- The Hawaiian earring is the plane compactum consisting of infinitely many circles (jpg-file). In 1950's there were a few researches about the fundamental group of the Hawaiian earring by H.B. Griffiths and G. Higman. In 1998 K. Kawamura and I succeeded to get an explicit presentation of the singular homology group of the Hawaiian earring, i.e. the abelianization of the fundamental group. It turns out to be the direct sum of the following groups: (1) The direct product of countably many copies of the integer group; (2) The direct sum of the continuum many copies of the rational group; (3) The Z-adic completion of the free abelian group of the continuum rank. (These results are in the paper `The singular homology of the Hawaiian earring' in the list.)
- A well-known result due to M. Barratt and J. Milnor is that the 3-dimensional singular homology group of the 2-dimensional Hawaiian earring is non-trivial. We proved that the n-dimensional homotopy group of the n-dimensional Hawaiian earring is isomorphic to the direct product of countably many copies of the integer group and the k-dimensional homotopy group of the n-dimensional Hawaiian earring is trivial in case n is strictly greater than 1 and k is strictly less than n. Consequently, the n-dimensional singular homology group of the n-dimensional Hawaiian earring is isomorphic to the direct product of countably many copies of the integer group.
- In 1998 I proved: If the fundamental groups of everywhere non-semi-locally simply connected one dimensional Peano continua (*) are isomorpohic, then they are homeomorphic. The proof uses the fundamental group of the Hawaiian earring. Based on this theorem, in 1999 Greg Conner and I introduced a new construction of a space from an abstract group using the fundamental group of the Hawaiian earring. This detects a wildness of a space from its fundamental group and for a space (*) the construction from its fundamental group produces the space itself. Consequently, one dimensional fractals with non-trivial fundamental groups and also finite or countable direct products of such fractals can be recovered from their fundamental groups. This new construction of a space also makes possible to treat with certain properties of spaces in group-theoretic terms.
- In December of 2008 I proved that the fundamental groups of one dimensional Peano continua determine their homotopy types. (pdf-file is available. Also another pdf-file is available.) But, there are still unknown things even about the fundamental group of the Hawaiian earring.
- In June of 2012, contradicting to my conjecture, I've proved that the first singular homology groups of one dimensional Peano continua are isomorphic to free abelian groups of finite rank or the first singular homology group of the Hawaiian earring. (pdf-file is available.)

- The name "Specker phenomenon" was given by A. Blass in 1994, but the phenomenon itself was discovered by E. Specker in 1950. Specker proved that each homomorphism from the countable direct product of copies of the integer group to the integer group factors through a finite generated free abelian group which is a canonical summand. This appears a surprising fact, when we replace the range of a homomorphism to the rational group. In that case there exist 2 to the continuum many homomorphisms, while there exist only countably many and natural homomorphisms when the range is the integer group. In 1952 G. Higman proved the non-commutative variant of Specker's theorem. In topological terms Higman's theorem says: Any homomorphism from the fundamental group of the Hawaiian earring to that of a Bouquet is induced from a continuous map from the Hawaiian earring to the Bouquet. Using infinitary word theoretic argument as well as the Higman theorem, I proved that every endomorphism on the fundamental group of the Hawaiian earring is conjugate to an endomorphism induced by a continuous map (in a published paper in the list). This is a prototype of above statements which are some-what unexpected concerning fundamental groups of wild one dimensional Peano continua. This non-commutative variation of the Specker phenomenon is a key concept for the investigation of fundamental groups of wild spaces.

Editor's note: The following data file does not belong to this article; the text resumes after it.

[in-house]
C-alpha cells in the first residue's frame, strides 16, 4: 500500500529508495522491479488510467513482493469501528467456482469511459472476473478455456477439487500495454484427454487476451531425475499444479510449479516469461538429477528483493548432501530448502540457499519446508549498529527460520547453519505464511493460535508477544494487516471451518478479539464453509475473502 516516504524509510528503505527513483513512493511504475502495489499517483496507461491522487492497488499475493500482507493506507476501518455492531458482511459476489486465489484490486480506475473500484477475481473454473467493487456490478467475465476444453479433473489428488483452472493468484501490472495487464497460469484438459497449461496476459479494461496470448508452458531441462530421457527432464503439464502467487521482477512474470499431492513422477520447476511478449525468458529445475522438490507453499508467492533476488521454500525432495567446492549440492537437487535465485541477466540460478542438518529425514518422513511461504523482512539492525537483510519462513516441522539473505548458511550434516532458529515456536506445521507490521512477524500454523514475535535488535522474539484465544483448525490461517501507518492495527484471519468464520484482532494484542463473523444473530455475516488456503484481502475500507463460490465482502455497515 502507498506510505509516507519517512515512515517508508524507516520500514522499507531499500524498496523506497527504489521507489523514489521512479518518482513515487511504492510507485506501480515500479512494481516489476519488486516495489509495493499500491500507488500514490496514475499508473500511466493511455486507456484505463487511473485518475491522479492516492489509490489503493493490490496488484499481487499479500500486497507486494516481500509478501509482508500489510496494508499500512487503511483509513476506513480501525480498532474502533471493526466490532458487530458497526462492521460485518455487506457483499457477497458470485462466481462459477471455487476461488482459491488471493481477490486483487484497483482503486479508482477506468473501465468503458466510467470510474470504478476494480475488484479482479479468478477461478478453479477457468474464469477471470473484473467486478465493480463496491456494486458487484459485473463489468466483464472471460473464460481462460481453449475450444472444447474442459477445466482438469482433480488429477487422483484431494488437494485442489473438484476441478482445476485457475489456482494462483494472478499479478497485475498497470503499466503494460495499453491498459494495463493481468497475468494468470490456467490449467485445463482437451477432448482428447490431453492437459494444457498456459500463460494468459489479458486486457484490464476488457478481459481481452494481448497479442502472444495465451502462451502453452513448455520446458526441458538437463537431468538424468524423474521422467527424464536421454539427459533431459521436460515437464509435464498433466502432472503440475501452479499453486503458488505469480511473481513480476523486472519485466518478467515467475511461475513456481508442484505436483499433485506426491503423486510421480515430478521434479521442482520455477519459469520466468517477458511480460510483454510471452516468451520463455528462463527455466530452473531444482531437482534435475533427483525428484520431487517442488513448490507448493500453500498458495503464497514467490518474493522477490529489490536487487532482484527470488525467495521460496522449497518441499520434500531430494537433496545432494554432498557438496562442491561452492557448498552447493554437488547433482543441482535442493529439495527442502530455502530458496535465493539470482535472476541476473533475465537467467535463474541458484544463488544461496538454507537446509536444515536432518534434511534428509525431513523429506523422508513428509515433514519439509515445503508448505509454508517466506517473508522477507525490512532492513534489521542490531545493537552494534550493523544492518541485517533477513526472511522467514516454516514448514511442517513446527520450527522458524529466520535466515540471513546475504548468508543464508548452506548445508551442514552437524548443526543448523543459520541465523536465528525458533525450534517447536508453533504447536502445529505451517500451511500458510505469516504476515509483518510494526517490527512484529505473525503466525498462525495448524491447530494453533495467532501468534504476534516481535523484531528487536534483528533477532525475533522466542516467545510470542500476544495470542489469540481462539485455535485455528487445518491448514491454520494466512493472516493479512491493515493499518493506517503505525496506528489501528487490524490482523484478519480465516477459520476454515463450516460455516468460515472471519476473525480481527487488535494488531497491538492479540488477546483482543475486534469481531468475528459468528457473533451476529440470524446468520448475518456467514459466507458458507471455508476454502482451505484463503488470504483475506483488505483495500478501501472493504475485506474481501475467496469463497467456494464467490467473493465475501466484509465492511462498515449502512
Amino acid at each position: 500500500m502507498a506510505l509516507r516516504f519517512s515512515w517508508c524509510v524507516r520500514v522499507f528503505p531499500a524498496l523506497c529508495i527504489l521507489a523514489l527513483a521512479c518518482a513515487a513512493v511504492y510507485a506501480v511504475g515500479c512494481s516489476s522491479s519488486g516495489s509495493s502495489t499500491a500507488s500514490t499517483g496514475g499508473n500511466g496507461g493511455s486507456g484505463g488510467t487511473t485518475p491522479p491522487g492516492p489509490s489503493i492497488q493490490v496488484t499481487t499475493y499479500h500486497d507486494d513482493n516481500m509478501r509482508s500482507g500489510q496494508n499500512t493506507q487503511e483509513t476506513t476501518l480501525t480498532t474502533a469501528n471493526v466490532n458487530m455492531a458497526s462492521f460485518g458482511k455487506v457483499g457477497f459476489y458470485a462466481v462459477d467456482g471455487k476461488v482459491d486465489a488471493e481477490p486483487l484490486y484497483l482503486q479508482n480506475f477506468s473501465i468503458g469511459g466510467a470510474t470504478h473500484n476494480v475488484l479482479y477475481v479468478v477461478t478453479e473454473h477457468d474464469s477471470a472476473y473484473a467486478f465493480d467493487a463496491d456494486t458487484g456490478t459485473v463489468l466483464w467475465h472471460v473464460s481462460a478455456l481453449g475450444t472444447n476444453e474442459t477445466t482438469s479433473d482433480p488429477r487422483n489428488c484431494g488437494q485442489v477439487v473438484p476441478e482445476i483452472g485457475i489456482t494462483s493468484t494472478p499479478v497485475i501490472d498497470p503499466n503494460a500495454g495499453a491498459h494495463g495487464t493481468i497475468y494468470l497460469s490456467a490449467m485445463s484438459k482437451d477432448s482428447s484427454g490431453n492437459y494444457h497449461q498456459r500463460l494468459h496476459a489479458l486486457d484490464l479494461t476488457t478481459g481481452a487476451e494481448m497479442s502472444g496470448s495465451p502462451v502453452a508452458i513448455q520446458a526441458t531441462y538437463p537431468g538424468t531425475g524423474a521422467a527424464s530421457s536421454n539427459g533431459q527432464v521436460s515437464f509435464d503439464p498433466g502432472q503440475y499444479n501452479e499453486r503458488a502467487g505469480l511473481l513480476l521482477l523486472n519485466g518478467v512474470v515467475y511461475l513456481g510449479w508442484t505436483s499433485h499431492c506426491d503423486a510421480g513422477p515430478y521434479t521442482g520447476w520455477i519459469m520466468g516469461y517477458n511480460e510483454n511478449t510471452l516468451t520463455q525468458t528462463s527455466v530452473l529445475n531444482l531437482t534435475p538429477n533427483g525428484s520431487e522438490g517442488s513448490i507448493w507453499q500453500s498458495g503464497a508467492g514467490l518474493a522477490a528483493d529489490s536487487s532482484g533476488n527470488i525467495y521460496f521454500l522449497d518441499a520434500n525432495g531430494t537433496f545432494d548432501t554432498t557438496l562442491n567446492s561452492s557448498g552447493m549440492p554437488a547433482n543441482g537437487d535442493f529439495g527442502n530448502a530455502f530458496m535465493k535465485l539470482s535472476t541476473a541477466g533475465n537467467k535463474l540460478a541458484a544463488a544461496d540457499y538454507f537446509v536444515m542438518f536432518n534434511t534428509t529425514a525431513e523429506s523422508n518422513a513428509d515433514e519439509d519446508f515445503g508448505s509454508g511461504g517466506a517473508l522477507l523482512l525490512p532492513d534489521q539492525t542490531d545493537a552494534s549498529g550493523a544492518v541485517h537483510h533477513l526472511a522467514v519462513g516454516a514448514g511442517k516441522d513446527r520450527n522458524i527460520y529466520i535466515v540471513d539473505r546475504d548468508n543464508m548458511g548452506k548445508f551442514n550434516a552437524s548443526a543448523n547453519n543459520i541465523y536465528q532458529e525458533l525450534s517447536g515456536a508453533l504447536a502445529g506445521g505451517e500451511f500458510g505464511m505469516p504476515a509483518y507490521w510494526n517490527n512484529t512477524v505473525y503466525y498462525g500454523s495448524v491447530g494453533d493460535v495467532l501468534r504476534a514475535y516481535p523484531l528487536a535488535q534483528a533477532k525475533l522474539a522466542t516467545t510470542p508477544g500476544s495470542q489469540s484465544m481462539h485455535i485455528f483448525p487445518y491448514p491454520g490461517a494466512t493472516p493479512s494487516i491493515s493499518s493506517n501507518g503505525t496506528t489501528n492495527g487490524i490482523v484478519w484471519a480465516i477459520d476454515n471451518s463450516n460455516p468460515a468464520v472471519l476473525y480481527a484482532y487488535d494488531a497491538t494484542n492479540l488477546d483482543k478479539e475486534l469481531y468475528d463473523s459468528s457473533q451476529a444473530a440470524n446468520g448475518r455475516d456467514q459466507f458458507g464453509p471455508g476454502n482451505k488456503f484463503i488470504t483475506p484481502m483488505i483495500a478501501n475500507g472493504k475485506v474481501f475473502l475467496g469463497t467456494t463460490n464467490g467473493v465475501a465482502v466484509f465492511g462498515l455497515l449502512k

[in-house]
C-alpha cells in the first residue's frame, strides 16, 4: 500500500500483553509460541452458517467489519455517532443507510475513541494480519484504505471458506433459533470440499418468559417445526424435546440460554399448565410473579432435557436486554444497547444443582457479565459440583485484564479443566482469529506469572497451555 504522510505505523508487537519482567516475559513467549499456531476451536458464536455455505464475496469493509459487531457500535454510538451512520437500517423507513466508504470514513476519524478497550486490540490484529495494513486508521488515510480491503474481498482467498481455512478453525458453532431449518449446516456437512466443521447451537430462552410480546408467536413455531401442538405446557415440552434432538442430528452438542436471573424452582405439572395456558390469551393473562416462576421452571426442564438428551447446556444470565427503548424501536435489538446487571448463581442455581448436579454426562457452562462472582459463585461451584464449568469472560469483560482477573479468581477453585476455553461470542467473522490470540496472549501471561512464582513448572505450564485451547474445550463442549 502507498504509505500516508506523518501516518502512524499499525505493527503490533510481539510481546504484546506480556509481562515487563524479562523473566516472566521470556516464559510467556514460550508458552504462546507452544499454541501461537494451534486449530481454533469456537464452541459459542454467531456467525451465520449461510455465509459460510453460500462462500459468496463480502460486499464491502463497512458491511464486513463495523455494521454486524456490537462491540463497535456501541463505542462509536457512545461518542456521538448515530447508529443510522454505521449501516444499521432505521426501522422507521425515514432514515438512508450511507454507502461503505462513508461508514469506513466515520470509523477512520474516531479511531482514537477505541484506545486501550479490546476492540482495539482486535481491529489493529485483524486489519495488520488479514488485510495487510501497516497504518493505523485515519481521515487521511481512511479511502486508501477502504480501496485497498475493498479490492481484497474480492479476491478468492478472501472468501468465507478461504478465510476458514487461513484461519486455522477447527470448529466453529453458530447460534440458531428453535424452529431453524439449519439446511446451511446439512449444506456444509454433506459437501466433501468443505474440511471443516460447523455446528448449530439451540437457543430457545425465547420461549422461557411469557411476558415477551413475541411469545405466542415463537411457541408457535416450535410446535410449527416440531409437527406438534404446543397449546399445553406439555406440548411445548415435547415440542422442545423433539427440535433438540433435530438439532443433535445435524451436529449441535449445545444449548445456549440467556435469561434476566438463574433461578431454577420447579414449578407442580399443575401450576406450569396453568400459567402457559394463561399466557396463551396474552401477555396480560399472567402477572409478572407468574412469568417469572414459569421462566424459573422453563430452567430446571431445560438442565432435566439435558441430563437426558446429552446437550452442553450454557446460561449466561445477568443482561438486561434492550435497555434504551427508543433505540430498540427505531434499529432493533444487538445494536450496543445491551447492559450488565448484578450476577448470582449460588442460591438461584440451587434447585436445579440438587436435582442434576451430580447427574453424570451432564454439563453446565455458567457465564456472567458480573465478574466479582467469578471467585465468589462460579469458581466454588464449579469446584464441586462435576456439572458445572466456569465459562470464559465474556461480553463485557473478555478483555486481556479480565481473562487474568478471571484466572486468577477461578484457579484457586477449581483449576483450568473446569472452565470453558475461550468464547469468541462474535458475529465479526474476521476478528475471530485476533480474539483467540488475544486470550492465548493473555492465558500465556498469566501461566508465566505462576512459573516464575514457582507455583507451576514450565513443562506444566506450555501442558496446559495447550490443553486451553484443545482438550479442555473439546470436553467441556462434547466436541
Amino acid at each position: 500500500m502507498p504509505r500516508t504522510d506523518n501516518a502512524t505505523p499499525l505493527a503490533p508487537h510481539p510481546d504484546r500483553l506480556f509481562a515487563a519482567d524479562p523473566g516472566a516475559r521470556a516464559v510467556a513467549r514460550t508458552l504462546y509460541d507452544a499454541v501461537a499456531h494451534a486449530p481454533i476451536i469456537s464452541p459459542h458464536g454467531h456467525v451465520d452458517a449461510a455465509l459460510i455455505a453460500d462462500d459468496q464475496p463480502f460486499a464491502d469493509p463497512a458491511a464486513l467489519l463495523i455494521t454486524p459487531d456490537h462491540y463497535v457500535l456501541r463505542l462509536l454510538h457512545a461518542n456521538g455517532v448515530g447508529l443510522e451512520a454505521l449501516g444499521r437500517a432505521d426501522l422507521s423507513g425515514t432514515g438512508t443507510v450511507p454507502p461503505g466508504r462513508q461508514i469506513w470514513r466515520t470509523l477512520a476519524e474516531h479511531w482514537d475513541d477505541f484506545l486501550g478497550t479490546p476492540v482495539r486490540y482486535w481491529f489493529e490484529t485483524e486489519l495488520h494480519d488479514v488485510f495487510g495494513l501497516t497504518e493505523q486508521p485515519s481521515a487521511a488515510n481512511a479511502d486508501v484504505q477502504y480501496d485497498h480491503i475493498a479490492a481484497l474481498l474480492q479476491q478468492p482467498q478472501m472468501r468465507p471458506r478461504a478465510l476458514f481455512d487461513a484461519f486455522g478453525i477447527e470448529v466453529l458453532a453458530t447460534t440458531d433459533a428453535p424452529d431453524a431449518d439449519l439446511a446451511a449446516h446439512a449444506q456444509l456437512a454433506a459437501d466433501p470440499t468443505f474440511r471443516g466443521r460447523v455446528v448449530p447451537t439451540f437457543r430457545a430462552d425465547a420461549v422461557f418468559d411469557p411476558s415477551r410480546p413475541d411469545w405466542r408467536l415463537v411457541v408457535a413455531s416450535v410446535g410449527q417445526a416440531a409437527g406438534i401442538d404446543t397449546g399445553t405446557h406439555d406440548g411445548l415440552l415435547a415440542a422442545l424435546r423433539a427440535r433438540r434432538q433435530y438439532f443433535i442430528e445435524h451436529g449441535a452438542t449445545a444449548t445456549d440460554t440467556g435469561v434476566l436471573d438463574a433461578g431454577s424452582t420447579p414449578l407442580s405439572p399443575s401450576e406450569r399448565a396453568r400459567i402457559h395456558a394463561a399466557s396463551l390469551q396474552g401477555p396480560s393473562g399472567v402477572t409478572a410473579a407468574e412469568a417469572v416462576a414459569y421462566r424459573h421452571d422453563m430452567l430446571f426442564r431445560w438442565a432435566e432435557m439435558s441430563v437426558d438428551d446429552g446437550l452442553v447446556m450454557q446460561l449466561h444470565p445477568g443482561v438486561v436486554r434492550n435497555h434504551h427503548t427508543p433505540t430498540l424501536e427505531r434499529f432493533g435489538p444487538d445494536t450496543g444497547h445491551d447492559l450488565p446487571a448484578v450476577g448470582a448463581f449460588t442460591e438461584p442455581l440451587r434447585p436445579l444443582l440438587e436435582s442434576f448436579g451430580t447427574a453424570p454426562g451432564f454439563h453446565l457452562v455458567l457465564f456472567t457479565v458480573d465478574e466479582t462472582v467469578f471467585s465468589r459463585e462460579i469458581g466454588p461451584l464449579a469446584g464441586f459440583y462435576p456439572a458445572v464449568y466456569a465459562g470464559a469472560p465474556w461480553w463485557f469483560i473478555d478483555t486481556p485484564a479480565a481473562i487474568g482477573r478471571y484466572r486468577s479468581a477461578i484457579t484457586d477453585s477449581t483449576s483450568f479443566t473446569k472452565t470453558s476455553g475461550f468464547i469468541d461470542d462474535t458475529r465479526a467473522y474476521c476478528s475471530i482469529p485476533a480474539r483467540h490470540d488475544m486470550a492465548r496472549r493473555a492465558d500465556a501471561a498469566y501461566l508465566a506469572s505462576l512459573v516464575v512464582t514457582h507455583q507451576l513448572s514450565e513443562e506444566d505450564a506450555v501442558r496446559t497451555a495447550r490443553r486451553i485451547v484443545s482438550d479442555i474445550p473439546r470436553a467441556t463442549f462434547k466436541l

- Specker's theorem was investigated and generalized in abelian group theory and there are some applications of slender abelian groups to Topology. But there was no application of its non-commutative variation, i.e. Higman's theorem. The main reason seems to be owing to the following. The one is an obvious fact that uncountable non-commutative groups are out of interests of many mathematicians. Another may be that the presentation of the fundamental group due to H. B. Griffiths was done after the publication of the Higman paper, but there was no serious mentioning to the Higman paper in the Griffiths paper. It's likely that H. B. Griffiths did not notice it.
- Now the most interesting problem in this area is to characterize the n-slenderness, i.e. the non-commutative version of the slenderness in abelian group theory. For a long time I've thought that finitely generated torsionfree groups should be n-slender, but Greg Conner informed me that the rational is a subgroup of a finitely presented group, which can be proved using Higman's old result. Hence, the n-slenderness is in question even for finitely presented groups? The n-slenderness is closed under free products, but I don't know whether the n-slenderness is closed under the amalgamated free product.

Pdf-file of second talk in Ljubljana 2013

Pdf-file of third talk in Ljubljana 2013

Pdf-file of a talk in Strobl Workshop 2011

Pdf-file of a talk in Dubrovnik conference 2011

Pdf-file of a talk in Kyoto Conference 2008

List of my papers related to the Hawaiian Earring

List of my papers not related to the Hawaiian Earring

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2012 September 10

(c) 2012 Katsuya Eda